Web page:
I should note that bubble tip anemones aren’t the best reef-safe choice since they will occasionally free-float through your aquarium and change location. They can sting other corals and you may need to move them.
Since originally writing this article we’ve gotten a lot of requests about colorful reef-compatible fish.
Our original list contained some colorful and cool reef-safe fish but most are fairly common and many aren’t the most colorful coral-compatible options. This new list will only focus on the more brightly colored and unique reef-safe fish we haven’t already mentioned.
Blue/Green Chromis (Chromis sp.) are great peaceful schooling fish and while they may be the least colorful on this list, they are quite beautiful with their shimmering blue/green coloration. They are also quite hardy and beginner-friendly.
The beautiful and vibrant yellow Watchman Goby (Cryptocentrus cinctus) has a speckled face and very attractive fins. It is also very easy to care for and a great addition to any reef aquarium. They are sand sifters that can help keep your sand bed looking pristine.
The Six Line Wrasse (Pseudocheilinus hexataenia) is a very colorful and attractive striped fish that is very energetic. It is very hardy but it can be a little aggressive toward other wrasse or very timid similarly sized or smaller fish. It’s an excellent addition that will eat pests like bristle worms in the rockwork.
The one concern is that since it’s such an active fish it has a tendency to jump. It may not be the best choice for open-top tanks.
The beautiful bright blue and yellow two-tone Azure Damsel (Chrysiptera hemicyanea) is a common choice for beginners due to its toughness, stunning good looks, and affordable price. All damsels are a little territorial and should only be kept with more peaceful fish in larger aquariums or fish that are significantly larger.
The Blue-Spotted Jawfish (Opistognathus rosenblatti) is a burrowing fish that can be territorial toward similar shaped and sized fish. It’s a very hardy choice making it a great beginner fish although they are usually quite expensive. Due to its preference for burrowing it should be kept in a large aquarium with a deep substrate.
Many Angelfish can be quite large or not as well suited for a reef aquarium, but the Coral Beauty (Centropyge bispinosa) is a popular choice that stays small. If well fed it should fit well in a reef tank but it has been known to nip at some SPS, LPS, and soft corals. It is another good beginner choice due to its ease of care.
Flame Angels (Centropyge loricula) have a lot in common with Coral Beauties. They’re both Angelfish and need to be fed well to prevent nipping at corals. Where they begin to differ is aggressiveness and coloration. Flame Angels are much more vibrant than Coral Beauties. The bright orange/red color is incredible. They are more aggressive than a Coral Beauty so they should be added to your aquarium last to help prevent territorial behavior.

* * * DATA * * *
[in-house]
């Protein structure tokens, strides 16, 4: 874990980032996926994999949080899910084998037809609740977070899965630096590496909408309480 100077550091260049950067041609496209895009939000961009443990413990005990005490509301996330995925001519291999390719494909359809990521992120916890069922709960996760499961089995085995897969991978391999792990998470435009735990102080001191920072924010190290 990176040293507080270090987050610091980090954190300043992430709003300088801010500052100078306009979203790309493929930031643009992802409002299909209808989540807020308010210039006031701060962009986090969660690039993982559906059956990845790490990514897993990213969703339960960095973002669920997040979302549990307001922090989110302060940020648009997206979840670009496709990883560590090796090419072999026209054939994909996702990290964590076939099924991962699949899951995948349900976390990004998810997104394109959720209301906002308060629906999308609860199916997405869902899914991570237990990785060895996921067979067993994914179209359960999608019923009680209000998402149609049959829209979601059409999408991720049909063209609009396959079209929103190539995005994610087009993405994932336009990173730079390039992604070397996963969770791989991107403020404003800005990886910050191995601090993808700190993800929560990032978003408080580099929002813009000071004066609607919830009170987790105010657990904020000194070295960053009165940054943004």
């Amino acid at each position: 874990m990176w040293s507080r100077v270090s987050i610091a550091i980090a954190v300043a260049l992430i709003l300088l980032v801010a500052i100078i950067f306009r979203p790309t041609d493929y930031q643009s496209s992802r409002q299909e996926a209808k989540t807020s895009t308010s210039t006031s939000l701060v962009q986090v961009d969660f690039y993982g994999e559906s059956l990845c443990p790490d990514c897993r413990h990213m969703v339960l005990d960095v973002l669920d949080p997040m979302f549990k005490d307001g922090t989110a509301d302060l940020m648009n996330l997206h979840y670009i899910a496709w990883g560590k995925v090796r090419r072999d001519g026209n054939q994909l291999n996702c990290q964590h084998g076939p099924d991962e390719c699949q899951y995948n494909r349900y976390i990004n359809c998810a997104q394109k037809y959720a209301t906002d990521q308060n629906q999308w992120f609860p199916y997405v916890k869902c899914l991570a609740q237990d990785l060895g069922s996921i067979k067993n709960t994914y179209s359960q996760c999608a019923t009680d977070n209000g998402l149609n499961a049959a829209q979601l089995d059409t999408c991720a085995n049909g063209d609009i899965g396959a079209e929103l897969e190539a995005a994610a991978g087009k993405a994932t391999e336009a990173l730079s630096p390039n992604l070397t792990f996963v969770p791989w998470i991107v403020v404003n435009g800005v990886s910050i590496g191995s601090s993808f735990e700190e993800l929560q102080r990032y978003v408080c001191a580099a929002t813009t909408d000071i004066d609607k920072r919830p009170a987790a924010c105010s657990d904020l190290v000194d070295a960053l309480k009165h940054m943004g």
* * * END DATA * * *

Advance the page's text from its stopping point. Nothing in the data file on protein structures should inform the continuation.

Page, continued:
Royal Grammas (Gramma loreto) are very popular colorful reef-safe fish. Generally, quite hardy they make a good choice for beginners. Their coloration is their claim to fame however they are rather reclusive and prefer hiding in the rockwork. They will come out during feeding. Once they begin to get more comfortable in your tank they will come out more often.
More difficult to care for, Lyretail Anthias (Pseudanthias squamipinnis) may not be the best choice for a beginner, but their coloration may have you wanting to try caring for one. Males should not be kept with other males. Also, they do best in aquariums over 125 gallons and without other fish to disturb them.
To be fair, the Fairy Wrasse isn’t just one kind of fish but more of a subcategory of the wrasse family. There is a very wide variety of colors among fairy wrasses. Probably the most striking fairy wrasse in my humble opinion is the Tonga Scott’s Fairy Wrasse (Cirrhilabrus scottorum).
There are a few different Scott’s Fairy Wrasses and all look great. Also, they are all quite expensive. However, Fairy Wrasses in general can be inexpensive depending on the type. The more colorful the wrasse the more you can expect to pay in general.
Fairy Wrasses are easy to intermediate in their care needs but not a bad choice for beginners if you can find one you like that isn’t terribly expensive. They’re reef-compatible and one of the more unique choices on this list.
There are a lot of popular saltwater fish and inverts that are unfortunately not reef-compatible. We’ll be speaking in general terms.
While we may list a category as non-coral-safe, there are always exceptions to the rule. If you decide to explore alternatives please do your homework before you make a choice that will cause problems for your corals or for your fish or inverts.
Let’s run down the list of some of the most common ones to be aware aren’t good picks.
Reef-safe primarily means that the fish could be a threat to your corals. That is not the only factor though when considering if a fish is reef-compatible.
Many fish are quite aggressive and will consume beneficial smaller fish and invertebrates that are more desirable or even necessary in a reef aquarium.
Another factor that can cause a fish to fall into the “not reef-safe” category is if a coral environment would be unsafe for the fish. A seahorse is a good example of this. Seahorses need low flow and safe items to hold on to. Reef tanks generally have higher flow and most coral is somewhat aggressive and could easily harm the seahorse.
It should be noted that just because a category or even a specific fish is not considered reef-safe doesn’t mean there aren’t exceptions or even ways to work around the problems. If you have a particular desire for a fish and want to have coral as well, do some research and find out what the problems are specifically. Also, some categories of fish, like butterflies, are considered not reef-compatible but there are individuals in the category that are coral-friendly.
There is a lot of reef-compatible fish and invertebrates available to stock your aquarium with, however, these are the best of the bunch.
Be sure and do your research on your choices to know the specific needs of each and its compatibility with other fish. Each on these lists will have their own specific needs and challenges.
Join our list of interested reefers to get the latest updates
Also, don’t forget to follow us on Facebook, Twitter, & Pinterest
We are a participant in the Amazon Services LLC Associates Program, an affiliate advertising program designed to provide a means for us to earn fees by linking to Amazon.com and affiliated sites
Content on Reef Tank Resource is copyrighted. Reproduction without permission is prohibited. All trademarks property of their respective owners.